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The Reign of Brotherhood.
One sees already the place which the Fatherhood will have in the new life into which the race in every land is entering. While piety imagined God as the Father of a few and the Judge of the rest, humanity was belittled and Pharisaism reigned; slavery was defended from the Bible, and missions were counted an impertinence. When He is recognized as the universal Father, and the outcasts of Humanity as His prodigal children, every effort of love will be stimulated, and the Kingdom of God will advance by leaps and bounds. As this sublime truth is believed, national animosities, social divisions, religious hatreds and inhuman doctrines will disappear. No class will regard itself as favored; no class will feel itself rejected, for all men everywhere will be embraced in the mission of Jesus and the love of the Father.—JOHN WATSON [Ian MacLaren].
Brotherhood Versus Caste.
There is no caste in blood,
Which runneth of one hue; nor caste in tears,
Who doth right deeds
Is twice born, and who doth ill deeds vile.
SIR EDWIN ARNOLD.
The Death of Caste.
Even the more sensible Greeks in Athens once had six grades of humanity: Priests, mechanics, shepherds, hunters, plowmen and soldiers. By a fine process of differentiation the early Greeks found a difference between the mechanic and the plowman, and between the farmer and the hunter. In our age and land the mind longed to be released from all this oppressive straightness, and on meeting an Emerson and a Webster it did not wish to be told that they were degraded farmers; that Washington was a low-born surveyor, and Franklin only a low, inky printer. Our Nation came from a desire to escape the oppressive caste of all barbarous times, and to reach and enjoy the broader country into which the Lord seemed willing to lead His children.-SWING.
Is It Worth While?
Is it worth while that we jostle a brother
God pity us all as we jostle each other!
God pardon us all for the triumphs we feel
When a fellow goes down 'neath his load on the heather, Pierced to the heart. Words are keener than steel And mightier far for woe or for weal.
Look at the roses saluting each other!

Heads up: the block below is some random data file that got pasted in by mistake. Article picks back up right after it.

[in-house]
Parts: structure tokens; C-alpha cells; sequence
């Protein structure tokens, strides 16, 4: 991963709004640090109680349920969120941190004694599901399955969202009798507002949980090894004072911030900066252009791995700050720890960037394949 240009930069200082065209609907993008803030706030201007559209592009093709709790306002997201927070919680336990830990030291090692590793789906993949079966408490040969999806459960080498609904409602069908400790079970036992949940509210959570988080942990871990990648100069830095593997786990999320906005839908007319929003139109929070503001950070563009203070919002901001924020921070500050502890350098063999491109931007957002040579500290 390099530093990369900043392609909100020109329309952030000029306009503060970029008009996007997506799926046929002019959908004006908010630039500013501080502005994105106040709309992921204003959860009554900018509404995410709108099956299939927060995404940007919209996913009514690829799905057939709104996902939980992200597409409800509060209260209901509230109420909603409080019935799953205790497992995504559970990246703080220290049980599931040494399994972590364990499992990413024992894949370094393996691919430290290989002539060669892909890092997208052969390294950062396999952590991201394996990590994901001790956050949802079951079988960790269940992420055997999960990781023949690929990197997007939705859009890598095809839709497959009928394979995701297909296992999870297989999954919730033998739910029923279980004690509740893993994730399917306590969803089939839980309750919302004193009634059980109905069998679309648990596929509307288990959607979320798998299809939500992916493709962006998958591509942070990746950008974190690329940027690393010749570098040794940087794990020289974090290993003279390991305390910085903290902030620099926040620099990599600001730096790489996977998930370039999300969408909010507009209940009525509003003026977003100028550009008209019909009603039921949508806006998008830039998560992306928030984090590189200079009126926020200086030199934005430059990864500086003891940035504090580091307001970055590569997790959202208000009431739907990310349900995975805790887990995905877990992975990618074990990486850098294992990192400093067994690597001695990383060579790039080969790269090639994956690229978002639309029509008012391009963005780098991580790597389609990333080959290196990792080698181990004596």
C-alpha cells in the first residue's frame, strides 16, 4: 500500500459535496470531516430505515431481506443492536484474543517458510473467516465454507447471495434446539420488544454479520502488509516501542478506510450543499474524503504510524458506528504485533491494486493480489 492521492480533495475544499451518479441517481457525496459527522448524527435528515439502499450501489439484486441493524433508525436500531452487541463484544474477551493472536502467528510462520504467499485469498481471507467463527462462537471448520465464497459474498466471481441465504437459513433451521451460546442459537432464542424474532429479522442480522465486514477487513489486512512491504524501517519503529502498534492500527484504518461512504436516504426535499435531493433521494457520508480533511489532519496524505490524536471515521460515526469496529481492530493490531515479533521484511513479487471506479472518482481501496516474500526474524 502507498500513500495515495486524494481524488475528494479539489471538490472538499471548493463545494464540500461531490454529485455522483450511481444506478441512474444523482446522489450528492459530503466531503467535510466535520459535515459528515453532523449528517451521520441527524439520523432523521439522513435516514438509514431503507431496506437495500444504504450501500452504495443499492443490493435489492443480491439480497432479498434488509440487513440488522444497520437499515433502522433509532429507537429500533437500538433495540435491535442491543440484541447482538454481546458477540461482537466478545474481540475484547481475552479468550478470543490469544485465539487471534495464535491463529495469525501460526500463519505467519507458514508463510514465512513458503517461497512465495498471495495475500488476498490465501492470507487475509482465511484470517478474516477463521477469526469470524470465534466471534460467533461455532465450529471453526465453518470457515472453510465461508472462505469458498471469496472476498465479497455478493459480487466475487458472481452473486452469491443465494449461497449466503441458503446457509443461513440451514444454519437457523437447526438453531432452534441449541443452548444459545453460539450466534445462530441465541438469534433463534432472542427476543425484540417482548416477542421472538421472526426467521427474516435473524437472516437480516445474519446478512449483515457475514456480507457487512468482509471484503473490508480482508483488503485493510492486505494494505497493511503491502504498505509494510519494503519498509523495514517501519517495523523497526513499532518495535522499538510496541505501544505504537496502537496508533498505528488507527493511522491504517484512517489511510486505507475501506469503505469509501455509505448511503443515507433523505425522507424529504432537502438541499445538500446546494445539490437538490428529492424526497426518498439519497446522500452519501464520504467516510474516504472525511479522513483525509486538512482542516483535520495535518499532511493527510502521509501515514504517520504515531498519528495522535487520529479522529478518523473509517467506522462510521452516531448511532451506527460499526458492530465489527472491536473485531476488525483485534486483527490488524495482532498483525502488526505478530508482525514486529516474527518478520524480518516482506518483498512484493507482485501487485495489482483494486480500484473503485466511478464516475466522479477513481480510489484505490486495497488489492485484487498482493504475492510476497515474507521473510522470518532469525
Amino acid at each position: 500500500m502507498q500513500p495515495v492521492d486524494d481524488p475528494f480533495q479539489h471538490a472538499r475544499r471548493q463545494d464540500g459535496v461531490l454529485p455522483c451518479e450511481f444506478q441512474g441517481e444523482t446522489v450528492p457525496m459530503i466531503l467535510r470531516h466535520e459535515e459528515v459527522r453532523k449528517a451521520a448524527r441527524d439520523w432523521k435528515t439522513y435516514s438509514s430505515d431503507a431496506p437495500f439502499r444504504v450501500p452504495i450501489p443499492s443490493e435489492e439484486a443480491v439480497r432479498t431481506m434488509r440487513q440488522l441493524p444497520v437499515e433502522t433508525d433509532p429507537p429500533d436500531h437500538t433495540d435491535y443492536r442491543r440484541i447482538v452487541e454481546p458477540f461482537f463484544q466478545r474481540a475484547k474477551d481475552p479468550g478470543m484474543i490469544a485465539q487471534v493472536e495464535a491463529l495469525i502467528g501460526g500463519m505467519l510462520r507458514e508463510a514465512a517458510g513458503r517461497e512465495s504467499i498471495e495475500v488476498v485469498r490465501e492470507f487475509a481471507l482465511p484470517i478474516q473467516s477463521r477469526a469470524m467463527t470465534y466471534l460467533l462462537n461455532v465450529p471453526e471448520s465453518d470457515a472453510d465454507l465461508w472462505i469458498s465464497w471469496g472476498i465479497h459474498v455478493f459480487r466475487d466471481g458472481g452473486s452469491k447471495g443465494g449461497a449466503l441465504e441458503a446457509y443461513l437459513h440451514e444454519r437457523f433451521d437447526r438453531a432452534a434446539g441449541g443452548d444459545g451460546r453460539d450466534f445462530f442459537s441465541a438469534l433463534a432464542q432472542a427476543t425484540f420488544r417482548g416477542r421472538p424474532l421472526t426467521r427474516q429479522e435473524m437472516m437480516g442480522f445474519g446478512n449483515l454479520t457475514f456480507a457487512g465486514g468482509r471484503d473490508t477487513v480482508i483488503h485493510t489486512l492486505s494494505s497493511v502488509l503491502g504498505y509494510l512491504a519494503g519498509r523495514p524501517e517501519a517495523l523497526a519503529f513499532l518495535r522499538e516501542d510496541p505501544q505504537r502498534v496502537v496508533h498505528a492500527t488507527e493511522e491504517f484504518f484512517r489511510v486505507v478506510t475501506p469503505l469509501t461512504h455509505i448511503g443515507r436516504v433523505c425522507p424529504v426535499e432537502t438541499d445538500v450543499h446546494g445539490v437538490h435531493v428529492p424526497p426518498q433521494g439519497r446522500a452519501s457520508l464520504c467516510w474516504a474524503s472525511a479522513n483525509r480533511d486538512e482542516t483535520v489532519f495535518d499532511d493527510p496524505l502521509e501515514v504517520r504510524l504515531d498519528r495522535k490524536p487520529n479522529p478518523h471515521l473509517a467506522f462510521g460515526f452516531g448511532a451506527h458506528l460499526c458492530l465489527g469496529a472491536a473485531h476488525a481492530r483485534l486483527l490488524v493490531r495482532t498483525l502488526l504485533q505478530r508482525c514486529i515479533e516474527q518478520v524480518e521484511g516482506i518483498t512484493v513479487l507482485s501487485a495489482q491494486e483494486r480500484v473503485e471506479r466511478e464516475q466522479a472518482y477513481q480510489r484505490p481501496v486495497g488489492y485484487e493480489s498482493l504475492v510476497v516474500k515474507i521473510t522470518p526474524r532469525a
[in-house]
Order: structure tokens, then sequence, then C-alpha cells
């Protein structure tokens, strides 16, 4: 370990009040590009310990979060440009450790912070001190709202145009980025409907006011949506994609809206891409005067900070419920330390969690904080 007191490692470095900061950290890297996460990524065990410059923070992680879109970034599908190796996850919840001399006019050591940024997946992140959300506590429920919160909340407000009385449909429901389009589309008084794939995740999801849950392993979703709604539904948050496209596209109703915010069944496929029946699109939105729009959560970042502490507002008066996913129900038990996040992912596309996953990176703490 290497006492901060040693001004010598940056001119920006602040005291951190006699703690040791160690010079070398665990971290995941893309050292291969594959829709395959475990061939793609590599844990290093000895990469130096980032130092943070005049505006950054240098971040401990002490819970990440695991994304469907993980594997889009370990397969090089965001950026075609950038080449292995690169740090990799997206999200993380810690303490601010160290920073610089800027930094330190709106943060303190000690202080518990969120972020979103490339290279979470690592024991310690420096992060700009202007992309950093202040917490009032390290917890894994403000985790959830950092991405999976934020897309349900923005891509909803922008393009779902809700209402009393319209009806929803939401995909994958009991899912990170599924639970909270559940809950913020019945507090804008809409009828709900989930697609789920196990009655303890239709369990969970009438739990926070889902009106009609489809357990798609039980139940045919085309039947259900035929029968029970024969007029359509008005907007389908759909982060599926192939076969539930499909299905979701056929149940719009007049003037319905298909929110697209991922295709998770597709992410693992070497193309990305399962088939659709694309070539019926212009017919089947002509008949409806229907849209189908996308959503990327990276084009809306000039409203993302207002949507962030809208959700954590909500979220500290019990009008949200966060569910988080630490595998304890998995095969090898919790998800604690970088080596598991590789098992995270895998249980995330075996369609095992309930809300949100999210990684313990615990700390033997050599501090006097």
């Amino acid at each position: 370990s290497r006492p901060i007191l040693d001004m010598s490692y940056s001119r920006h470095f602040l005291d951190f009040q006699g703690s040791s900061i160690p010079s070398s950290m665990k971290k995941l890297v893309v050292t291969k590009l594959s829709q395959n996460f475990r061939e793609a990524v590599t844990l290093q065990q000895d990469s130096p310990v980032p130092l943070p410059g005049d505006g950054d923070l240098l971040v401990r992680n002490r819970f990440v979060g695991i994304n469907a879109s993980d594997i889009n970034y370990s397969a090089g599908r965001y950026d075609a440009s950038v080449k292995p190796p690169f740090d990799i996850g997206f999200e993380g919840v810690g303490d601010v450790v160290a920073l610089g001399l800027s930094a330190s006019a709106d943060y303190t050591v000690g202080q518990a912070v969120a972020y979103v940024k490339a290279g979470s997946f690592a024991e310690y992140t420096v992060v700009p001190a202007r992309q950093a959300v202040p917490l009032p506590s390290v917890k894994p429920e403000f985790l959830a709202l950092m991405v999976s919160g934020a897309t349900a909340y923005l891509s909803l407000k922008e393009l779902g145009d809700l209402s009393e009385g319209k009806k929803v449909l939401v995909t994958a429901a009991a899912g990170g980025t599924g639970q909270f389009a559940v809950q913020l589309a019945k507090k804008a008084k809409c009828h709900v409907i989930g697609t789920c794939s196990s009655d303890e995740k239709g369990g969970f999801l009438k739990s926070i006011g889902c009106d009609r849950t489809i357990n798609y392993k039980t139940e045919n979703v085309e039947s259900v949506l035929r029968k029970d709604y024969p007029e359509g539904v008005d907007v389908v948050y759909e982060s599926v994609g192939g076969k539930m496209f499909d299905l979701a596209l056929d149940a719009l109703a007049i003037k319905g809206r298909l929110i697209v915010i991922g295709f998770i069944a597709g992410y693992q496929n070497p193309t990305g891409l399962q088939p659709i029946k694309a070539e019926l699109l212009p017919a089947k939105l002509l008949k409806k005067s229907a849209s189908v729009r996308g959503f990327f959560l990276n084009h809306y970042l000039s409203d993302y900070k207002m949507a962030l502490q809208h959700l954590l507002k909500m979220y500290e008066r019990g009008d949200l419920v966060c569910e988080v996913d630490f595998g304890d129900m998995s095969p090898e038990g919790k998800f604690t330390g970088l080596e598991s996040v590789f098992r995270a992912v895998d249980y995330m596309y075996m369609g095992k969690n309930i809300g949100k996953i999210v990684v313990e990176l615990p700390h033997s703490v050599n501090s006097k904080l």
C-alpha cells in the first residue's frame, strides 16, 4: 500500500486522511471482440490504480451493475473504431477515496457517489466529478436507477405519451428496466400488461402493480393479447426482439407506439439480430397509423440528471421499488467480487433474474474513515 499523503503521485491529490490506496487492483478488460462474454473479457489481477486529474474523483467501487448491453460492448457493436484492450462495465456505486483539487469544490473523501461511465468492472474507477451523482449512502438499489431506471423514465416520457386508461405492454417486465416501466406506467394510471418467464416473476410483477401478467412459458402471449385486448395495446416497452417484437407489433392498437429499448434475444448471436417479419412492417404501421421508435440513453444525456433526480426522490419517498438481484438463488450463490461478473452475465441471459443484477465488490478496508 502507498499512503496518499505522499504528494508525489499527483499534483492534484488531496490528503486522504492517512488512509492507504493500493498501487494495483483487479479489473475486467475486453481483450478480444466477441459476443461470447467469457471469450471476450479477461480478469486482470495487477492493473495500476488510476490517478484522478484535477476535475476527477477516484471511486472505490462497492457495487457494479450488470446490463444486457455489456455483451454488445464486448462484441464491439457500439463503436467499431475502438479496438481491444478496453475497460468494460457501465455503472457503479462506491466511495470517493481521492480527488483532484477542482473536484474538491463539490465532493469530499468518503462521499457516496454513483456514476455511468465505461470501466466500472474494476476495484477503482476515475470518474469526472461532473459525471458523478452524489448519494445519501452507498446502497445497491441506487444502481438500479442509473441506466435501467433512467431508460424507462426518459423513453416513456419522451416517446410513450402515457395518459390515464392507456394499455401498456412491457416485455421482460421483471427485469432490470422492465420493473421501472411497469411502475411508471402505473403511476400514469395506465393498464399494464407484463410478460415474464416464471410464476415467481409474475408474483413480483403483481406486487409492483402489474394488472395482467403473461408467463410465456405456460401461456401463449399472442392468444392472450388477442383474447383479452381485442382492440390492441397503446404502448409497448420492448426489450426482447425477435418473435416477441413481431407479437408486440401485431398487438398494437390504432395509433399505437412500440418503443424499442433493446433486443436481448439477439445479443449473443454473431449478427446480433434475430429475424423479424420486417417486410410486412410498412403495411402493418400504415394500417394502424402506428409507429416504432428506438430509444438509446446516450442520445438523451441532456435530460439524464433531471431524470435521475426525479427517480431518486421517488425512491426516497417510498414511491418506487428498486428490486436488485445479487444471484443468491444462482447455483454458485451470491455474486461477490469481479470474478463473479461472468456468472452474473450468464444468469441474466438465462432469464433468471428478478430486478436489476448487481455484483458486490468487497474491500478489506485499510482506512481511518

Look at the herds all at peace on the plain!
Man, and man only, makes war on his brother
Were it not well in this brief little journey
Is it worth while that we battle to humble
Do Thou Likewise.
Which of these three, thinkest thou, proved neighbor to him that fell among the robbers? And he said, He that shewed mercy unto him. And Jesus said unto him, Go, and do thou likewise.—ST. LUKE.
Purity of Character.
Over the plum and apricot there may be seen a bloom and beauty more exquisite than the fruit itself—a soft, delicate flush that overspreads its blushing cheek. Now, you strike your hand over that, and it is once gone, it is gone forever; for it grows but once. The flower that hangs in the morning, impearled with dew, arrayed with jewels once shake it so that the beads roll off, and you may sprinkle water over it as you please, yet it can never be made again what it was when the dew fell lightly upon
it from Heaven.
On a frosty morning you may see the panes of glass covered with landscapes, mountains, lakes and trees, blended in a beautiful, fantastic picture. Now, lay your hand upon the glass, and by the scratch of your fingers, or by the warmth of the palm, all the delicate tracery will be immediately obliterated. So in youth there is a purity of character which, when once touched and defiled, can never be restored-a fringe more delicate than frostwork, and which, when torn and broken, will never be re-embroidered.
A man who has spotted and soiled his garments in youth, though he may seek to make them white again, can never wholly do it, even were he to wash them with his tears. When a young man leaves his father's house, with the blessing of his mother's tears still wet upon his forehead, if he once loses that carly purity of character, it is a loss which he can never make whole again.
is the consequence of crime. Its effects can not be eradicated; they can only be forgiven.—BEECHER.
There was a famous sculptor in Paris who executed a great work. It stands today in the Gallerie des Beaux Arts. He was a great genius, and this was his last work; but, like many a great genius, he was very poor, and lived in a small garret. This garret was his workshop, his studio and his bedroom. He had this statue almost
finished in clay, when one night a frost suddenly fell over Paris. The sculptor lay on his bed, with the statue before him in the center of the fireless room. As the chill air came down upon him, he saw that if the cold got more intense the water in the interstices of the clay would freeze, and so the old man rose and heaped the bedclothes reverently upon the statue. In the morning, when his friends came in, they found the old sculptor dead; but the image was saved! That is the greatest thing about you. Preserve that at any cost-the image into which you are being changed by the unseen Sculptor, who is every moment that you are in His presence working at that holy task.-HENRY DRUMMOND.
The Permanence of Character.
The force which moves men to deny that character tends to a final permanence, bad as well as good, is sentiment and not science. It is a form of sentiment peculiar to luxurious ages, and not to the great and strenuous Let the tone of an age change, and this sentiment